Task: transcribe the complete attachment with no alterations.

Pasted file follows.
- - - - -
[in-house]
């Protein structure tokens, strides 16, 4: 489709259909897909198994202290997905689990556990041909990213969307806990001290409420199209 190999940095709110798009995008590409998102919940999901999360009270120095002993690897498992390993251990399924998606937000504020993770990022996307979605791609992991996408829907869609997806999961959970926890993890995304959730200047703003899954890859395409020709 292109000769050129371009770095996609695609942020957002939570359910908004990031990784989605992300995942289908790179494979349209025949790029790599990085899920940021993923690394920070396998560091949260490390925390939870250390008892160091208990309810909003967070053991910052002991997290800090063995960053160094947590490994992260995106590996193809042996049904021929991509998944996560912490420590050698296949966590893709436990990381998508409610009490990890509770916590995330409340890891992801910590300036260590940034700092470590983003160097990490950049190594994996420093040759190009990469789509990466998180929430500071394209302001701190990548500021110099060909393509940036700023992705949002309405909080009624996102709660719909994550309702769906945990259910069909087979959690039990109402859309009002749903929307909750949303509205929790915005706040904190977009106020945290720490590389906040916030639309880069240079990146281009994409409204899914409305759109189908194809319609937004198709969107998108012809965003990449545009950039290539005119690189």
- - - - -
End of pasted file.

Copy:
[in-house]
């Protein structure tokens, strides 16, 4: 489709259909897909198994202290997905689990556990041909990213969307806990001290409420199209 190999940095709110798009995008590409998102919940999901999360009270120095002993690897498992390993251990399924998606937000504020993770990022996307979605791609992991996408829907869609997806999961959970926890993890995304959730200047703003899954890859395409020709 292109000769050129371009770095996609695609942020957002939570359910908004990031990784989605992300995942289908790179494979349209025949790029790599990085899920940021993923690394920070396998560091949260490390925390939870250390008892160091208990309810909003967070053991910052002991997290800090063995960053160094947590490994992260995106590996193809042996049904021929991509998944996560912490420590050698296949966590893709436990990381998508409610009490990890509770916590995330409340890891992801910590300036260590940034700092470590983003160097990490950049190594994996420093040759190009990469789509990466998180929430500071394209302001701190990548500021110099060909393509940036700023992705949002309405909080009624996102709660719909994550309702769906945990259910069909087979959690039990109402859309009002749903929307909750949303509205929790915005706040904190977009106020945290720490590389906040916030639309880069240079990146281009994409409204899914409305759109189908194809319609937004198709969107998108012809965003990449545009950039290539005119690189």